Efforts to expose Europe’s rail companies to more competition have moved a step forward, with the EU’s Fourth Rail Package being approved by MEPs. The measure was controversial in some respects, but T&E has given the news a cautious welcome.
The newly elected mayor of London has said improving the British capital’s air quality will be one of his top priorities. Sadiq Khan’s first policy announcement after winning the election in May was to increase the size of London’s clean air charging zone and impose an additional charge on the most polluting vehicles.
CO2 standards for new vehicles have been proven to work and new targets should be introduced for 2025 and 2030, a report for the European Parliament’s transport committee has said. The limited quantities of available biofuels are also highlighted, while the shift to electric vehicles is ‘inevitable’.
Over what distances is it realistic to expect people to commute by bicycle? And what if that bicycle offers electrically assisted pedalling? These are the questions being researched by Bram Rotthier, an academic at a university in the Belgian city of Leuven. Rotthier has commissioned 15 cyclists to test commuting distances, one of whom is a Green politician who is cycling around 100km per day on a ‘speed pedelec’, an electric bicycle capable of up to 45 km/h.
The recent support by MEPs for a proposal to encourage the retrofitting of a range of diesel engines with clean-up technology could help solve a paradox in which the EU is funding a rise in air pollution. T&E’s Hungarian member, the Clean Air Action Group, says EU efforts to support public transport in Budapest have ended up bringing back diesel fumes that the residents thought belonged in the past.
The new city government in Oslo has said it will eliminate private cars from the city centre by 2019 as part of plans to make the Norwegian capital reduce its greenhouse gases by 50%.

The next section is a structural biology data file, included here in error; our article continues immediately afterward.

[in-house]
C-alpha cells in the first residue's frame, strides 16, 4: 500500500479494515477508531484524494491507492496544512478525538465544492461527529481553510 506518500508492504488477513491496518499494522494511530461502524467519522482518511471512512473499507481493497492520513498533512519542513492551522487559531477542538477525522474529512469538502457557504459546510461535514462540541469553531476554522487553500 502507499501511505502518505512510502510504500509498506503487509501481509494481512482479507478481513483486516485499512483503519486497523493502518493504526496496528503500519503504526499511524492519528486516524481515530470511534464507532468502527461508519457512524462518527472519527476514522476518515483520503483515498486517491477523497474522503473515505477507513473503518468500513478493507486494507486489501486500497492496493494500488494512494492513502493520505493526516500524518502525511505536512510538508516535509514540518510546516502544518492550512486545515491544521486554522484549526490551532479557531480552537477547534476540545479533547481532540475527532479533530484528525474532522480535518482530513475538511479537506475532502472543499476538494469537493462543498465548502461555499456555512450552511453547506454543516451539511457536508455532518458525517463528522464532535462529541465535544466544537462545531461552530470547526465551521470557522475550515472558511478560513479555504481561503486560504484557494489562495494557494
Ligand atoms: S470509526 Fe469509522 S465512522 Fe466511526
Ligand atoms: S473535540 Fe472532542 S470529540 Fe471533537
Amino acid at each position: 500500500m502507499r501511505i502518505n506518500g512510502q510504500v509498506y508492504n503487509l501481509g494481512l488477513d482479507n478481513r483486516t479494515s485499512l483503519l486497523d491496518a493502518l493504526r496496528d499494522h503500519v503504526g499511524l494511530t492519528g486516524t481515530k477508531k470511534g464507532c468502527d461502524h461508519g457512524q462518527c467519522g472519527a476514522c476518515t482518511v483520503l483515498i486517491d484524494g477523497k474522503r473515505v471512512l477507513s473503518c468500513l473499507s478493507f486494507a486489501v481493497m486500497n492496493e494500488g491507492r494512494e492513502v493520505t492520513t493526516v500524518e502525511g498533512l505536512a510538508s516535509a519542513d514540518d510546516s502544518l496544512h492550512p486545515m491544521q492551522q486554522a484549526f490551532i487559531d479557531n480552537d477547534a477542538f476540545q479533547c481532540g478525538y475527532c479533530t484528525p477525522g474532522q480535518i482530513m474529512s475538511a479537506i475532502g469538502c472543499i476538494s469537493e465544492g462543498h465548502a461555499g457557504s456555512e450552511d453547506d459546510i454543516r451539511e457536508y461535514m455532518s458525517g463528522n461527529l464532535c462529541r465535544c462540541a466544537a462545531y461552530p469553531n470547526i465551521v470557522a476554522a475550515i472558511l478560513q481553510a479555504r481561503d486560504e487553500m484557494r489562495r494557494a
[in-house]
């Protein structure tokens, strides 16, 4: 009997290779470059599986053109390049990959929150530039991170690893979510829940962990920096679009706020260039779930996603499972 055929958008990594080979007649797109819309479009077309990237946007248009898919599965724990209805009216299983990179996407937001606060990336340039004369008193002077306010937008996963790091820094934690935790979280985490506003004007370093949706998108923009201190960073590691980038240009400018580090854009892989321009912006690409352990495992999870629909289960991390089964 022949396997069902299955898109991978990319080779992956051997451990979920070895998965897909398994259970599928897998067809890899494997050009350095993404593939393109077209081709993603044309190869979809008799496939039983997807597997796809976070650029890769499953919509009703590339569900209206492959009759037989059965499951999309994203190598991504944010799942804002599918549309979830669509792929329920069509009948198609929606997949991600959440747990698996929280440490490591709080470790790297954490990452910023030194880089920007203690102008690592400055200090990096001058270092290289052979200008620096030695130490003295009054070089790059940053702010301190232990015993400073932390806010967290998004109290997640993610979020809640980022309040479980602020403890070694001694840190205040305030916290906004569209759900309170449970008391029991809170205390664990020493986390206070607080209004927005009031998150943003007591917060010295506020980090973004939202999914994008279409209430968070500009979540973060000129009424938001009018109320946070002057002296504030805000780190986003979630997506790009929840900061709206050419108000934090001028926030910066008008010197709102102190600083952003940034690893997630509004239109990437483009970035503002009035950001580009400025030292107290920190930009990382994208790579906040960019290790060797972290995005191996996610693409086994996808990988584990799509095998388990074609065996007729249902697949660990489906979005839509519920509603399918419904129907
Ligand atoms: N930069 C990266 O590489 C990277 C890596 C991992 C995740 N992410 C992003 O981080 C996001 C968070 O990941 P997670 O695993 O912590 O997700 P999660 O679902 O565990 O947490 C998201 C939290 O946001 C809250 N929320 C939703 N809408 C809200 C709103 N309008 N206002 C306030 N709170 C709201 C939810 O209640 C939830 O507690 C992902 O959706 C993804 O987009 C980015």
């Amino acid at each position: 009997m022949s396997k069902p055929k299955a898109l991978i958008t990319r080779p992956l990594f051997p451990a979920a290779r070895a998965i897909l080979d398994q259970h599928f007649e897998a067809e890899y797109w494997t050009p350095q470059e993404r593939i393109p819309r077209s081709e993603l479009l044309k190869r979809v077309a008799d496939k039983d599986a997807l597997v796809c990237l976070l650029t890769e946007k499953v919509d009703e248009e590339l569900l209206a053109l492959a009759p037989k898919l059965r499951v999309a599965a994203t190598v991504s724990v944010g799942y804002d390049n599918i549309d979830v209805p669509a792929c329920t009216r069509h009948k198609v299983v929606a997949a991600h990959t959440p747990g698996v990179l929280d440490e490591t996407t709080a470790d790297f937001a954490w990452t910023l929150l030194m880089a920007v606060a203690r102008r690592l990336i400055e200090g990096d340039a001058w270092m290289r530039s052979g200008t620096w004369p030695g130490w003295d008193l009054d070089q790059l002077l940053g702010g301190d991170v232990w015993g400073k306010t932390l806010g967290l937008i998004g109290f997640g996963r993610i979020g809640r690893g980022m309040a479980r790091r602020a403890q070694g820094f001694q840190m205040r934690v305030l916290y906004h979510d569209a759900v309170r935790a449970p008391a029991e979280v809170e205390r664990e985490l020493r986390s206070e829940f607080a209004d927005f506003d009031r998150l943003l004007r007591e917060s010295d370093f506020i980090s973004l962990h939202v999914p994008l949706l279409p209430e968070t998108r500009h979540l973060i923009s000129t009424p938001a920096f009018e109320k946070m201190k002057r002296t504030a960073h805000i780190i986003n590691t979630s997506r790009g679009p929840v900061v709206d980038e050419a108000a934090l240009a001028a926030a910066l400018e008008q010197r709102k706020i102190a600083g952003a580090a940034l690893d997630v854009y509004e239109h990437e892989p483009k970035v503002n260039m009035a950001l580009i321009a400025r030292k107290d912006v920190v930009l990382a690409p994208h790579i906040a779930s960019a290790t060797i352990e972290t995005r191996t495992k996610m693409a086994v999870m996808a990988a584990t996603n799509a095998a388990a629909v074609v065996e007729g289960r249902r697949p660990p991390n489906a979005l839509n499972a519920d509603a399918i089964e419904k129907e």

New research has suggested that investing in public and low-emission transport could bring massive financial savings in addition to making a sizeable contribution to reducing greenhouse gases.
Further decarbonisation of transport through a shift to alternative fuels and electro-mobility forms a major part of the European Commission’s strategy for an ‘energy union’, unveiled last week. With transport being responsible for more than 30% of EU energy consumption and a quarter of emissions, the Commission said legislation on ‘decarbonising the transport sector, including an action plan on alternative fuels’ would be put forward in 2017.
A proposed new EU law to cut emissions from some non-road mobile machinery (NRMM) will have the opposite effect, say campaigners, as it will encourage the use of bigger generating equipment.
The European Commission is taking legal action against the UK over claims it is exceeding limits on air pollution from traffic. Britain has two months to respond to the case that it breached EU limits for nitrogen dioxide (NO2) emissions, which cause breathing and other health problems.